It’s Winter break here at the Kill Zone. During our 2-week hiatus, we’ll be spending time with our families and friends, and celebrating all the traditions that make this time of year so wonderful. We sincerely thank you for visiting our blog and commenting on our rants and raves. We wish you a truly blessed Holiday Season and a prosperous 2014. From Clare, Jodie, Kathryn, Kris, Joe M., Nancy, Jordan, Elaine, Joe H., Mark, and James to all our friends and visitors, Seasons Greeting from the Kill Zone. See you back here on Monday, January 6. Until then, check out our TKZ Resource Library partway down the sidebar, for listings of posts on The Kill Zone, categorized by topics.
Last week’s dustup in the comments, begun by my good friend Porter Anderson, and continued by him on The Ether, may have left the impression that your humble correspondent is a dastardly assassin of literary fiction, ready to step out of the shadows with my sap and conk erudite authors on the head, stick them in the back of a sedan, and take them “for a ride.”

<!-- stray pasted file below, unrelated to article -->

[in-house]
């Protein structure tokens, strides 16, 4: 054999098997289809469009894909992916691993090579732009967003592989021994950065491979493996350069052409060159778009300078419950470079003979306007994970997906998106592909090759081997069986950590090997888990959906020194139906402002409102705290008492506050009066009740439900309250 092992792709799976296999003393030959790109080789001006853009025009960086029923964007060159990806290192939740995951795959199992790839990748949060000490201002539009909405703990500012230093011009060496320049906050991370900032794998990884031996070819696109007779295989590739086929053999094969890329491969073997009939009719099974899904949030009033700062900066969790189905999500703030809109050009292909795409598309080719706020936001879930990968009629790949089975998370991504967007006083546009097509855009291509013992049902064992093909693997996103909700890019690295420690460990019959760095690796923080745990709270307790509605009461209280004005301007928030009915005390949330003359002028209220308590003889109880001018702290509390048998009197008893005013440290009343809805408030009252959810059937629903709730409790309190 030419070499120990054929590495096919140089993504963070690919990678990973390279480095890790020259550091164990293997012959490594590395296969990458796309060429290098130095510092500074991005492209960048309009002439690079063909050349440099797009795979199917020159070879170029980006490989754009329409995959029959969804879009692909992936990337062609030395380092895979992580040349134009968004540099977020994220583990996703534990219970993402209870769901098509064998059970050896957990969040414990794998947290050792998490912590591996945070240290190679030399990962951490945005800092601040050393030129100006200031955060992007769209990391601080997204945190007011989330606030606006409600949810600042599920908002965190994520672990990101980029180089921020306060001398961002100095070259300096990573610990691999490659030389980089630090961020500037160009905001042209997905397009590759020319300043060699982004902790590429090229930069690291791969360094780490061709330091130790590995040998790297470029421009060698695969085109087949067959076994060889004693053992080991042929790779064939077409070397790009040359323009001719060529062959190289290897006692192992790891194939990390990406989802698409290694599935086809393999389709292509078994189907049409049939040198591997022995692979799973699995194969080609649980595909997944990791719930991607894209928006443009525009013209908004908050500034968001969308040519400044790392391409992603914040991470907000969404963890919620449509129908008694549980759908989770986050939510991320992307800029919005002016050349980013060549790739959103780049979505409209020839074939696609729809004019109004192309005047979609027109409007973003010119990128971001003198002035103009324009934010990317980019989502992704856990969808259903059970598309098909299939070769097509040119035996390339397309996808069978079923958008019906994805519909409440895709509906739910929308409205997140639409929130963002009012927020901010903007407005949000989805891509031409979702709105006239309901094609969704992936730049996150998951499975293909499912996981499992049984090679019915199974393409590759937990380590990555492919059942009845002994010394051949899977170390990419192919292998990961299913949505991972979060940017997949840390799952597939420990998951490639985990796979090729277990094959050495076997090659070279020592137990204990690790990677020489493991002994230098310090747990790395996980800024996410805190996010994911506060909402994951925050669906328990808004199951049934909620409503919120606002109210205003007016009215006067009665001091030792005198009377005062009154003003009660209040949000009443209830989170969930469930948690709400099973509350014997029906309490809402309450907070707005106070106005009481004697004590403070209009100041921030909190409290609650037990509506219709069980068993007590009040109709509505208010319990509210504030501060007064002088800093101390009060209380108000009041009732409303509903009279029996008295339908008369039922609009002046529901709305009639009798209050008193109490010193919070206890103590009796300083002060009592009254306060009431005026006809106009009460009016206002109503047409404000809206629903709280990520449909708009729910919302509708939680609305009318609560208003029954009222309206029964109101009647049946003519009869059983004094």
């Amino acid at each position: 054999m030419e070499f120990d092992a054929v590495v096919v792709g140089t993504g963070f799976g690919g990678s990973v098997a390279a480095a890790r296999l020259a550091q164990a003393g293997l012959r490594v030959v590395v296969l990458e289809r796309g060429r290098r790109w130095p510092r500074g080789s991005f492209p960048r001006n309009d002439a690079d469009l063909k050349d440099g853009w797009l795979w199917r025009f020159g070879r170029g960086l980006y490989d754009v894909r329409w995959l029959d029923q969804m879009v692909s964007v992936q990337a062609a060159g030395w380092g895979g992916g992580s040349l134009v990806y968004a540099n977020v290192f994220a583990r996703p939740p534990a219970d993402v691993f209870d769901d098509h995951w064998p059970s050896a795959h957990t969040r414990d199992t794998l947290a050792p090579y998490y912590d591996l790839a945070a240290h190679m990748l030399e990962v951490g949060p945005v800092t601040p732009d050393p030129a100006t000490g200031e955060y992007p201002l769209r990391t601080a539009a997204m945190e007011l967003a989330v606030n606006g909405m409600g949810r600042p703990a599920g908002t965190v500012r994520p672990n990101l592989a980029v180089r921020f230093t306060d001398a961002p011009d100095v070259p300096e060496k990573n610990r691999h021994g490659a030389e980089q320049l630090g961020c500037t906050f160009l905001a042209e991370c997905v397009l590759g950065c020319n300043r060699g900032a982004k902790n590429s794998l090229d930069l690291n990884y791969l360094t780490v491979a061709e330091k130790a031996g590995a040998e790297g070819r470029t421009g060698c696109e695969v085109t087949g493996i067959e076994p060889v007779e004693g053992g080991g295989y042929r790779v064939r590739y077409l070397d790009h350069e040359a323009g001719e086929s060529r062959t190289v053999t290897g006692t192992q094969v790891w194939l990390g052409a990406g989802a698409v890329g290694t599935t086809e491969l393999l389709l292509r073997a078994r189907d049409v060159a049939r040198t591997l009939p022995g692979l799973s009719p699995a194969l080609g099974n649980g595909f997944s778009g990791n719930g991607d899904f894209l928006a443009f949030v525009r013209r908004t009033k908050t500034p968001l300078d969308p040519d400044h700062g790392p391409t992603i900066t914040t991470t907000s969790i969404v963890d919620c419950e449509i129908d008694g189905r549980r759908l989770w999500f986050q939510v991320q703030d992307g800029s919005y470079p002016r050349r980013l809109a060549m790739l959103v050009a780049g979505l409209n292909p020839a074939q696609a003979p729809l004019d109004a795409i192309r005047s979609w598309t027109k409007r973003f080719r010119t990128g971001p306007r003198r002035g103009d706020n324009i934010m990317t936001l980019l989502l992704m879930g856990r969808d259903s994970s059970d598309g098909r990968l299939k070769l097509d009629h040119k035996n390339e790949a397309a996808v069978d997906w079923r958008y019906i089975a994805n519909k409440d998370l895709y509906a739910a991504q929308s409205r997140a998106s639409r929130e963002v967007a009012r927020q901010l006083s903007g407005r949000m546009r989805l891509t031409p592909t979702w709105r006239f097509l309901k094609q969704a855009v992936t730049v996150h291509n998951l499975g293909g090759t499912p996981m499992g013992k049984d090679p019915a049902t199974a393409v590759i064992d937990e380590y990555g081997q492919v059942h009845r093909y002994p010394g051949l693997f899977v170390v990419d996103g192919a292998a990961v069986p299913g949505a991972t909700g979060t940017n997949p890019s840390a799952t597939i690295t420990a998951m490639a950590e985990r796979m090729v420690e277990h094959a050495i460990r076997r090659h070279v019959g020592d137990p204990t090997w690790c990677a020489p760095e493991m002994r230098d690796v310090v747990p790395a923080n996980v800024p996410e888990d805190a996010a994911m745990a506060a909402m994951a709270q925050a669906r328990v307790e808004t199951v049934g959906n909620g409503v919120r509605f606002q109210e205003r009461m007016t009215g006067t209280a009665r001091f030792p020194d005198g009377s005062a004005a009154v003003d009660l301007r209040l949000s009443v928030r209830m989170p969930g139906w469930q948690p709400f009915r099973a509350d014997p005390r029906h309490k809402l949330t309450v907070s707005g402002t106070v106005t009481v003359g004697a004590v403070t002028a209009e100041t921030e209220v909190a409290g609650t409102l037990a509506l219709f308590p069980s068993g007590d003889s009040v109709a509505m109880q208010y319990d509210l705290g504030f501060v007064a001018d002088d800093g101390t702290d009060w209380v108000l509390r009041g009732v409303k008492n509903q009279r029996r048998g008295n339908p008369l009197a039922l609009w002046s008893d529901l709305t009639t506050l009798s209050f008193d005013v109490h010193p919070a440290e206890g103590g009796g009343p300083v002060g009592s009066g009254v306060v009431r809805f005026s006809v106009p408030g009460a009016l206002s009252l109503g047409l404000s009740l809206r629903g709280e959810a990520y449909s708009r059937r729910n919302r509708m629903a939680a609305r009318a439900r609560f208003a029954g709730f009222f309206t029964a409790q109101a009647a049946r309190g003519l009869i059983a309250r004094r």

high school students’ existences! But I absolutely love Moby-Dick. The style is like the ocean itself—undulating currents and crashing waves of narrative. Calms and storms and the occasional port. It’s also a whale of a story! And I love Ishmael from the start. Here’s part of page one:
was considered a comet of literary genius. He didn’t stop with short stories and novels. He also wrote plays and memoirs. He won (and famously turned down) the Pulitzer Prize. I think Saroyan’s My Name is Aram is one of the best collections of short stories ever put together. The first and last stories frame the entire work in a way that inspires pure wonder in me. My beloved high school English teacher, Mrs. Marjorie Bruce, introduced me to Saroyan.
In 1816, during an unusually cold season caused by volcanic eruptions and circulating ash, 19-year-old Mary Shelley wrote a story about a monster as she and some friends struggled to stay warm. FRANKENSTEIN was born.